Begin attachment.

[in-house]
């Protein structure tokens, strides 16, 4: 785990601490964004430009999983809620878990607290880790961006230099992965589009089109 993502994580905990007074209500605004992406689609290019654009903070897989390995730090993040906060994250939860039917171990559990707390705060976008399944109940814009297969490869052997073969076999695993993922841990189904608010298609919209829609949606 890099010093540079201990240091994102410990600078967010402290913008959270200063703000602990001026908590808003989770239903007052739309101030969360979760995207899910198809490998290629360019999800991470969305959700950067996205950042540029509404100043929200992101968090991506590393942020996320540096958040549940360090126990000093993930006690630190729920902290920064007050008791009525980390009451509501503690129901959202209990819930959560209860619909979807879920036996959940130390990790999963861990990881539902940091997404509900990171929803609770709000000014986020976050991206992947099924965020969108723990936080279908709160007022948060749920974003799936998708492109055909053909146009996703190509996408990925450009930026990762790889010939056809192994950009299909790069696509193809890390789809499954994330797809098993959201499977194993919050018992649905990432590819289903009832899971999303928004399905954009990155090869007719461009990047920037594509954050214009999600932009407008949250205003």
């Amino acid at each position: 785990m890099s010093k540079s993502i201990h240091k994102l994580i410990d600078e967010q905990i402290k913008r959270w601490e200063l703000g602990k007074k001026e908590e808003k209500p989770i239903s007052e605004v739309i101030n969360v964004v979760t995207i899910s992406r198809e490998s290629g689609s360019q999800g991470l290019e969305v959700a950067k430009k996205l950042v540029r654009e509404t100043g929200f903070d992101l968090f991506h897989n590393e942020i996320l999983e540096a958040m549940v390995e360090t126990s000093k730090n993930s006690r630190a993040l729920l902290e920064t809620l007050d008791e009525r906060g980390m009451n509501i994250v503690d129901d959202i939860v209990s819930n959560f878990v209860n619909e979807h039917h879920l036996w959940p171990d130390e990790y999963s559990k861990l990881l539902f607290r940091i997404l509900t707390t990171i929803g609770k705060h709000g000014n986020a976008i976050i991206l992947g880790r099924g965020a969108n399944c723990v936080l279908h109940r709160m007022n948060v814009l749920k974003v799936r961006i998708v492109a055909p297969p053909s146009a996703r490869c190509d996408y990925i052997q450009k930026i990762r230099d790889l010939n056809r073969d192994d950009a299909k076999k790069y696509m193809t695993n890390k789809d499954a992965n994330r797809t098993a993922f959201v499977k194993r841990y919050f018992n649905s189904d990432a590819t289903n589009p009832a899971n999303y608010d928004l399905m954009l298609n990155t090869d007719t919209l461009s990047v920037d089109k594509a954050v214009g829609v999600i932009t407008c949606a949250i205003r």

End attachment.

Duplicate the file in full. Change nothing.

[in-house]
């Protein structure tokens, strides 16, 4: 785990601490964004430009999983809620878990607290880790961006230099992965589009089109 993502994580905990007074209500605004992406689609290019654009903070897989390995730090993040906060994250939860039917171990559990707390705060976008399944109940814009297969490869052997073969076999695993993922841990189904608010298609919209829609949606 890099010093540079201990240091994102410990600078967010402290913008959270200063703000602990001026908590808003989770239903007052739309101030969360979760995207899910198809490998290629360019999800991470969305959700950067996205950042540029509404100043929200992101968090991506590393942020996320540096958040549940360090126990000093993930006690630190729920902290920064007050008791009525980390009451509501503690129901959202209990819930959560209860619909979807879920036996959940130390990790999963861990990881539902940091997404509900990171929803609770709000000014986020976050991206992947099924965020969108723990936080279908709160007022948060749920974003799936998708492109055909053909146009996703190509996408990925450009930026990762790889010939056809192994950009299909790069696509193809890390789809499954994330797809098993959201499977194993919050018992649905990432590819289903009832899971999303928004399905954009990155090869007719461009990047920037594509954050214009999600932009407008949250205003």
């Amino acid at each position: 785990m890099s010093k540079s993502i201990h240091k994102l994580i410990d600078e967010q905990i402290k913008r959270w601490e200063l703000g602990k007074k001026e908590e808003k209500p989770i239903s007052e605004v739309i101030n969360v964004v979760t995207i899910s992406r198809e490998s290629g689609s360019q999800g991470l290019e969305v959700a950067k430009k996205l950042v540029r654009e509404t100043g929200f903070d992101l968090f991506h897989n590393e942020i996320l999983e540096a958040m549940v390995e360090t126990s000093k730090n993930s006690r630190a993040l729920l902290e920064t809620l007050d008791e009525r906060g980390m009451n509501i994250v503690d129901d959202i939860v209990s819930n959560f878990v209860n619909e979807h039917h879920l036996w959940p171990d130390e990790y999963s559990k861990l990881l539902f607290r940091i997404l509900t707390t990171i929803g609770k705060h709000g000014n986020a976008i976050i991206l992947g880790r099924g965020a969108n399944c723990v936080l279908h109940r709160m007022n948060v814009l749920k974003v799936r961006i998708v492109a055909p297969p053909s146009a996703r490869c190509d996408y990925i052997q450009k930026i990762r230099d790889l010939n056809r073969d192994d950009a299909k076999k790069y696509m193809t695993n890390k789809d499954a992965n994330r797809t098993a993922f959201v499977k194993r841990y919050f018992n649905s189904d990432a590819t289903n589009p009832a899971n999303y608010d928004l399905m954009l298609n990155t090869d007719t919209l461009s990047v920037d089109k594509a954050v214009g829609v999600i932009t407008c949606a949250i205003r």